Walker relies on some dicta in Pollack that says:
We, therefore, think the United States hold the public lands within the new states by force of the deeds of cession, and the statutes connected with them, and not by any municipal sovereignty which it may be supposed they possess, or have reserved by compact with the new states, for that particular purpose. The provision of the Constitution above referred to shows that no such power can be exercised by the United States within a state. Such a power is not only repugnant to the Constitution, but it is inconsistent with the spirit and intention of the deeds of cession.
Walker zeros in on the language above that says "repugnant to the Constitution" and concludes that what the Pollard court was saying was that the United States MUST give federal land to the state. In fact, what the Pollard court was saying is that it is repugnant to the Constitution for the federal goverment to claim land that was once held by the sovereign state of Alabama (i.e., Alabama existed prior to the United States).
Walker then discusses the Equal Footing Doctrine, completely neglecting to mention one thing: it applies to navigable waters. That was the controversy in Pollard — navigable waters. We weren't talking about grazing land. So… another reason why Pollard doesn't apply.
And indeed, the court in Gardner did not apply it. Nor did the court in Bundy.
Now, in Bundy's case, IF the land in question once belonged to Nevada (rather than Mexico), and IF we were talking about navigable waters, THEN Pollard and the Equal Footing Doctrine might apply. But since we're not, then what Pollard (as well as the Equal Footing Doctrine) has to say is irrelevant. The federal government can own federal land within a state. Period.
Interestingly, the World's Worst Lawyer™ refutes his own point later on, when he admits:
And it’s not to say that the Federal Government can’t own land. Obviously they can….
BzZzzzt! Stop. There. Stop. That's it. That's the whole Bundy case. Bundy says the federal government can't own land. And yes, Walker. Of COURSE he is wrong. There's no trick legal arguments, so stop waiving your arms (and specious reasoning) to try to make one.
But no, Walker continues:
And it’s not to say that the Federal Government can’t own land. Obviously they can, and they can even take it from the owner—be it a sovereign state or a private owner—if needed. So, for instance, if there is a hill over a harbor that is a particularly good place for a fort, then the U.S, military can just take the land from whomever owns it (subject to just compensation and all that). And the government can acquire and keep land for other purposes, too. I don’t know if my local post office owns the land it sits on or rents it, but I see no constitutional obstacle to owning it. But the power to own land is not a power in and of itself, but rather a power implicit to the extent that it is necessary and proper to put other powers into effect. So the power of the military to protect this country and the power of the post office to do what it does justifies it. But it can’t be “we are owning this land just because.” That isn’t good enough.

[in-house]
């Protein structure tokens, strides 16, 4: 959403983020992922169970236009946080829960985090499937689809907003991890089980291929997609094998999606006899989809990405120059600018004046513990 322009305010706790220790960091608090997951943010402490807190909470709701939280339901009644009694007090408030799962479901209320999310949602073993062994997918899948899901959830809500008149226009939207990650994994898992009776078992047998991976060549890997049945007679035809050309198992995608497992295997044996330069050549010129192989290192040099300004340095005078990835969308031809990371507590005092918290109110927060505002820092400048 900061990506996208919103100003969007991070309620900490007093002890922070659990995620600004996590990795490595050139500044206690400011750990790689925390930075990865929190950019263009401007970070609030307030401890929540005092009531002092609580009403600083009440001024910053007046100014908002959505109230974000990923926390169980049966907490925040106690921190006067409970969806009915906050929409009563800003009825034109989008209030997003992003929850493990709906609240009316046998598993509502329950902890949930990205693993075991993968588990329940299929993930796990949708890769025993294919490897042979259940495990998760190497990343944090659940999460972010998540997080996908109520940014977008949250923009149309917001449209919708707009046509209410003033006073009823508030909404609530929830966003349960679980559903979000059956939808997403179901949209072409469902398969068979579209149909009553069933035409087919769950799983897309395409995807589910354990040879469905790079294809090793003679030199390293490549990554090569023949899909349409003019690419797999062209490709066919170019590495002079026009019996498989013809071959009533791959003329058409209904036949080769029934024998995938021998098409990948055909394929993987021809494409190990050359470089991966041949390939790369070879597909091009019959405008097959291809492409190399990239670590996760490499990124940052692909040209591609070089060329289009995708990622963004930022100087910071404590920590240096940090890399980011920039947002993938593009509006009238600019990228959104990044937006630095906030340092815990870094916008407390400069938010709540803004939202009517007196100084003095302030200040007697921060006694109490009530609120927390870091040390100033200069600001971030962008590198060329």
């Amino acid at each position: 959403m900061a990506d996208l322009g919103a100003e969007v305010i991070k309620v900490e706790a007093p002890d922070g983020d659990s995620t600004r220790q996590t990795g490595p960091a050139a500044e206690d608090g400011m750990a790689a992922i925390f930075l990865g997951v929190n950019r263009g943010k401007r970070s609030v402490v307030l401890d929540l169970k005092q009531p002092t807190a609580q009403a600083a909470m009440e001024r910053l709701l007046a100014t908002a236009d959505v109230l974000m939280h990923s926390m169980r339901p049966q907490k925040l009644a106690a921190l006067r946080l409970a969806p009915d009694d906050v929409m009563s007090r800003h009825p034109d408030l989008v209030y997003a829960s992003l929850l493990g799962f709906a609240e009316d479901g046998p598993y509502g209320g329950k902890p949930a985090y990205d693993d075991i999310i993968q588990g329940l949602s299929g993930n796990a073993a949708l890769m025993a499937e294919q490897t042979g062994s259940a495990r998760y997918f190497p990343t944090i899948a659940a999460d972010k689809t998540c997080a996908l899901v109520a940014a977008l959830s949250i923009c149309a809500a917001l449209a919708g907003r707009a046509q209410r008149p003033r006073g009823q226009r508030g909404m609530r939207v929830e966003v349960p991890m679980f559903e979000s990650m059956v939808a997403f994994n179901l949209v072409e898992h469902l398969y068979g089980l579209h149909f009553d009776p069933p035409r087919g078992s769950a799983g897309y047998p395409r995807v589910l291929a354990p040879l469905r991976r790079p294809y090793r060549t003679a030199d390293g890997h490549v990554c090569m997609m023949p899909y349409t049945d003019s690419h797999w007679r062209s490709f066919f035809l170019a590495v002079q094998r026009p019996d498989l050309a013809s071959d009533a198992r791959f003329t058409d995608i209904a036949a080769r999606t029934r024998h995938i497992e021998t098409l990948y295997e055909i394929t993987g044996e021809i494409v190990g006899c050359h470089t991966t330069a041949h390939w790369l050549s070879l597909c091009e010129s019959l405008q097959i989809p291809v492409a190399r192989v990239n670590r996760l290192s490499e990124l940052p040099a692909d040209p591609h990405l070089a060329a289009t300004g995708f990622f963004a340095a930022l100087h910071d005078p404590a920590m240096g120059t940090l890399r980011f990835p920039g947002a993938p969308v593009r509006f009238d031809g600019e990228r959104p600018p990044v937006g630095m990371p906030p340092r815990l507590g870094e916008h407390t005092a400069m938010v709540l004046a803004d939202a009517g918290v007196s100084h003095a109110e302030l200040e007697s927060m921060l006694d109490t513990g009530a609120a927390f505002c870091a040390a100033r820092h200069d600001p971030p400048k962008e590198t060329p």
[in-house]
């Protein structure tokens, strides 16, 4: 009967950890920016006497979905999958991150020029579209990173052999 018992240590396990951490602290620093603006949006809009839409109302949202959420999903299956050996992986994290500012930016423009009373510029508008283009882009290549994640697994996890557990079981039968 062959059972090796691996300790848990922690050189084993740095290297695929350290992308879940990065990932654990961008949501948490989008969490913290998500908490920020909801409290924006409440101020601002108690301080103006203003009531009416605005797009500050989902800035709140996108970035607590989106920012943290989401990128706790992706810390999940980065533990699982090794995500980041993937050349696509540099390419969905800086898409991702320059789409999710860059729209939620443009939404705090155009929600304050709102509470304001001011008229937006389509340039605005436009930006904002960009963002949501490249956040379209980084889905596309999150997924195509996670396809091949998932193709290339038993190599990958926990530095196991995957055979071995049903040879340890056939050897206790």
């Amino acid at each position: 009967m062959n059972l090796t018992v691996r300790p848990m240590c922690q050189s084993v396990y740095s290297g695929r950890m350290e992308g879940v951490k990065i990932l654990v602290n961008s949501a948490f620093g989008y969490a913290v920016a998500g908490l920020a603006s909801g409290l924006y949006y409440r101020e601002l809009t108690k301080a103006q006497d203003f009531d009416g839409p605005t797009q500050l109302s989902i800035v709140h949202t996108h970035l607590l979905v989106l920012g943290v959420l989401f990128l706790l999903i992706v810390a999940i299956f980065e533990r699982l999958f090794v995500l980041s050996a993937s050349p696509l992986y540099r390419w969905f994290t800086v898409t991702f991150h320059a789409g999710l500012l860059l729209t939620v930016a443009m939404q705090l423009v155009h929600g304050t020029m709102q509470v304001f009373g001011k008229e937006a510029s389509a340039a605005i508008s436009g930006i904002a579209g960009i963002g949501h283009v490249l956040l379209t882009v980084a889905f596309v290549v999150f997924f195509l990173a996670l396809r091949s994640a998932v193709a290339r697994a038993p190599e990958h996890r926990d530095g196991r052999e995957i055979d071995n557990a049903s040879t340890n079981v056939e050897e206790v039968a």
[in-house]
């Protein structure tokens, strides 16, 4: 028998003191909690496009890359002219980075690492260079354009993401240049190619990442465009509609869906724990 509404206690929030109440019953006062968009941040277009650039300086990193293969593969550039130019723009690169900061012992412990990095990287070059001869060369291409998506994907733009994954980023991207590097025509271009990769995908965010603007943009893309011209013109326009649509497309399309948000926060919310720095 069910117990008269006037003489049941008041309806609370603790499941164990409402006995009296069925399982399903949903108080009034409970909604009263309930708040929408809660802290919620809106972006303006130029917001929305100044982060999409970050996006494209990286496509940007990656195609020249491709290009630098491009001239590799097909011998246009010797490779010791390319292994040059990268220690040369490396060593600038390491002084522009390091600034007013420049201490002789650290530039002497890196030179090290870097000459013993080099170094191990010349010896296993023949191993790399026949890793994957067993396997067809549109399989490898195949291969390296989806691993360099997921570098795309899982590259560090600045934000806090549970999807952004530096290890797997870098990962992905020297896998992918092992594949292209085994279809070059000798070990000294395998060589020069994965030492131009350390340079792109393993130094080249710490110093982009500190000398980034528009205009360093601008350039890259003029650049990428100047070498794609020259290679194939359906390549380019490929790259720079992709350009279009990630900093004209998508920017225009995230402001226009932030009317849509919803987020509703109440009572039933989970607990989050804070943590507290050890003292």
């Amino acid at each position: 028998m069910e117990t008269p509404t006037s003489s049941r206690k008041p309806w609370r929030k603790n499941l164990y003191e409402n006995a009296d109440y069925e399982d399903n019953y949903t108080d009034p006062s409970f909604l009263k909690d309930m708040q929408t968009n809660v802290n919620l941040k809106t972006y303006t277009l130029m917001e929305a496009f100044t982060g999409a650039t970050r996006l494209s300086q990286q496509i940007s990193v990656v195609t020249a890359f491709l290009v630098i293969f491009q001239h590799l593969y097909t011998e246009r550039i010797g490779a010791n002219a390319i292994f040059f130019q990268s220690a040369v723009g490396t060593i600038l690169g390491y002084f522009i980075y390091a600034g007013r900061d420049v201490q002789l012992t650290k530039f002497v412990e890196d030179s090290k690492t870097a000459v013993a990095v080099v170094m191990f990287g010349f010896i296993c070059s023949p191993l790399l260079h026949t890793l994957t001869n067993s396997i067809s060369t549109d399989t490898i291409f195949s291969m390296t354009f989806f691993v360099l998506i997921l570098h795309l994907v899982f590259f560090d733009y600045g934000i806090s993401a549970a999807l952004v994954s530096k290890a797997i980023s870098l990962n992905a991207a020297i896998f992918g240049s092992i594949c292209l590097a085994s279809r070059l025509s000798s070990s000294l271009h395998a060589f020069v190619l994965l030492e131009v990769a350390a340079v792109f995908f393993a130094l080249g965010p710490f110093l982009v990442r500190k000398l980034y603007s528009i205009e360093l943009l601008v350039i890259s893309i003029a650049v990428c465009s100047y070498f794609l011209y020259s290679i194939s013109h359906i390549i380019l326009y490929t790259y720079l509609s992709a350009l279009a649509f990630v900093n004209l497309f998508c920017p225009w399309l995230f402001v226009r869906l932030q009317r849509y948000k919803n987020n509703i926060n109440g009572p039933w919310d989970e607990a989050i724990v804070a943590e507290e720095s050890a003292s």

Now, at the point, you know he's just pulling it all out of his ass, because he's not even TRYING to support his position with legal citations.
He's saying that the federal government can own land, but they have to have a reason for it — something more than "just because". Of course, even bad lawyers know that Walker has confused federal ownership of land with the taking of private land under eminient domain. The federal government does need a reason to take private land using its eminent domain powers. But that's not an issue here with the land in Nevada. It didn't take that land from anybody. It was federal land before Nevada existed. And the government doesn't need to justify why it owned it, and continues to own it.
Here's the relevant clause of the U.S. Constitution. Read it. Does it put forth any requirement that the federal government provide some justification for owning land?
The Congress shall have power to dispose of and make all needful Rules and Regulations respecting the Territory or other Property belonging to the United States; and nothing in this Constitution shall be so construed as to Prejudice any Claims of the United States, or of any particular State.
No. It just gives Congress the power to make rules and regulations regarding federal property. That's it.
So Walker is just making shit up. He doesn't like the idea of the federal government, so he doesn't like the idea of the federal government owning a supposedly "obscene" amount of land. But that's not a legal argument; that's a political argument, and a fairly radical one.
The federal government has always controlled great expanses of land, and a damn good thing too. Good for agriculture, the enviroment, the economy, and infrastructure. (How does Walker think clean water gets to the dry regions of much of the West? Magic? The invisible hand of Adam Smith?)
What's most amazing about Walker's legal analysis is that he has no idea who he has gotten into bed with. The notion that the federal government cannot own federal land is as radical a viewpoint as those who claim that the income tax is unconstitutional. It's 9/11 Truther territory. Walker thinks it has something to do with the supposed liberalism of the Ninth Circuit, but fails to note that two of the three judges on the panel were Republican appoointees (one by Nixon and one by Reagan).